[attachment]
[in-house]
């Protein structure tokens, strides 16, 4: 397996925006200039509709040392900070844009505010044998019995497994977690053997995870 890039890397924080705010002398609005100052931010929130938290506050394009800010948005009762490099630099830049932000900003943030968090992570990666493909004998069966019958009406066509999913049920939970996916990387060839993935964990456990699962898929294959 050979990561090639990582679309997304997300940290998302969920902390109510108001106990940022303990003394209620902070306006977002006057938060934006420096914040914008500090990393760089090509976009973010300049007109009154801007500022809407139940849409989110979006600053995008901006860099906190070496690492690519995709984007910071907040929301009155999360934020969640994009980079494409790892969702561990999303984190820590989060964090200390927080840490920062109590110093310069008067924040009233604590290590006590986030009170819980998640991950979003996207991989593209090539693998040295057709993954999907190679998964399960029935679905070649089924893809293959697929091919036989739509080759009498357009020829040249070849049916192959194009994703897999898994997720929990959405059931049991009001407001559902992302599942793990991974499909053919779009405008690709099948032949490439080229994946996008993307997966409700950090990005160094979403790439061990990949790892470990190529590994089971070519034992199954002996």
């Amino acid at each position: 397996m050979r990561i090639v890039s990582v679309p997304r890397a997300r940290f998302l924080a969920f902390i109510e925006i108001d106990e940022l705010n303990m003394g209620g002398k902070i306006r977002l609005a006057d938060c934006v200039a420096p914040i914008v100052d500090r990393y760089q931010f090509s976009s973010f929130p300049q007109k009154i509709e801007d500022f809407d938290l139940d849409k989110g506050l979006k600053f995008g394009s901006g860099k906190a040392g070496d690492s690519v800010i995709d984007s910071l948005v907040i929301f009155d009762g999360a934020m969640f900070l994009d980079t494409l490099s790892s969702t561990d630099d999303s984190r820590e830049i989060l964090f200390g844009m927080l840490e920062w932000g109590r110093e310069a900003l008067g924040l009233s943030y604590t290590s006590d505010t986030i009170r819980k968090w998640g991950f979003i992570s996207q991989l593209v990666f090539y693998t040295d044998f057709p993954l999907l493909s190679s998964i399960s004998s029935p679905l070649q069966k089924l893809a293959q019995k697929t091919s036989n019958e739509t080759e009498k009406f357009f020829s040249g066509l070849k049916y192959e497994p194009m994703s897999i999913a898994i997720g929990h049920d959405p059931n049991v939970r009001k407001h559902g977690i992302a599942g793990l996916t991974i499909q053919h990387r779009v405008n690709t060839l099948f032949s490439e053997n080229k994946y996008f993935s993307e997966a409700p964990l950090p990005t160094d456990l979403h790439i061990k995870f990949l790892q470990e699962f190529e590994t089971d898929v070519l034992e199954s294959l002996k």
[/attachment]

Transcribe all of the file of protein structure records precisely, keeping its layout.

[in-house]
């Protein structure tokens, strides 16, 4: 397996925006200039509709040392900070844009505010044998019995497994977690053997995870 890039890397924080705010002398609005100052931010929130938290506050394009800010948005009762490099630099830049932000900003943030968090992570990666493909004998069966019958009406066509999913049920939970996916990387060839993935964990456990699962898929294959 050979990561090639990582679309997304997300940290998302969920902390109510108001106990940022303990003394209620902070306006977002006057938060934006420096914040914008500090990393760089090509976009973010300049007109009154801007500022809407139940849409989110979006600053995008901006860099906190070496690492690519995709984007910071907040929301009155999360934020969640994009980079494409790892969702561990999303984190820590989060964090200390927080840490920062109590110093310069008067924040009233604590290590006590986030009170819980998640991950979003996207991989593209090539693998040295057709993954999907190679998964399960029935679905070649089924893809293959697929091919036989739509080759009498357009020829040249070849049916192959194009994703897999898994997720929990959405059931049991009001407001559902992302599942793990991974499909053919779009405008690709099948032949490439080229994946996008993307997966409700950090990005160094979403790439061990990949790892470990190529590994089971070519034992199954002996």
């Amino acid at each position: 397996m050979r990561i090639v890039s990582v679309p997304r890397a997300r940290f998302l924080a969920f902390i109510e925006i108001d106990e940022l705010n303990m003394g209620g002398k902070i306006r977002l609005a006057d938060c934006v200039a420096p914040i914008v100052d500090r990393y760089q931010f090509s976009s973010f929130p300049q007109k009154i509709e801007d500022f809407d938290l139940d849409k989110g506050l979006k600053f995008g394009s901006g860099k906190a040392g070496d690492s690519v800010i995709d984007s910071l948005v907040i929301f009155d009762g999360a934020m969640f900070l994009d980079t494409l490099s790892s969702t561990d630099d999303s984190r820590e830049i989060l964090f200390g844009m927080l840490e920062w932000g109590r110093e310069a900003l008067g924040l009233s943030y604590t290590s006590d505010t986030i009170r819980k968090w998640g991950f979003i992570s996207q991989l593209v990666f090539y693998t040295d044998f057709p993954l999907l493909s190679s998964i399960s004998s029935p679905l070649q069966k089924l893809a293959q019995k697929t091919s036989n019958e739509t080759e009498k009406f357009f020829s040249g066509l070849k049916y192959e497994p194009m994703s897999i999913a898994i997720g929990h049920d959405p059931n049991v939970r009001k407001h559902g977690i992302a599942g793990l996916t991974i499909q053919h990387r779009v405008n690709t060839l099948f032949s490439e053997n080229k994946y996008f993935s993307e997966a409700p964990l950090p990005t160094d456990l979403h790439i061990k995870f990949l790892q470990e699962f190529e590994t089971d898929v070519l034992e199954s294959l002996k």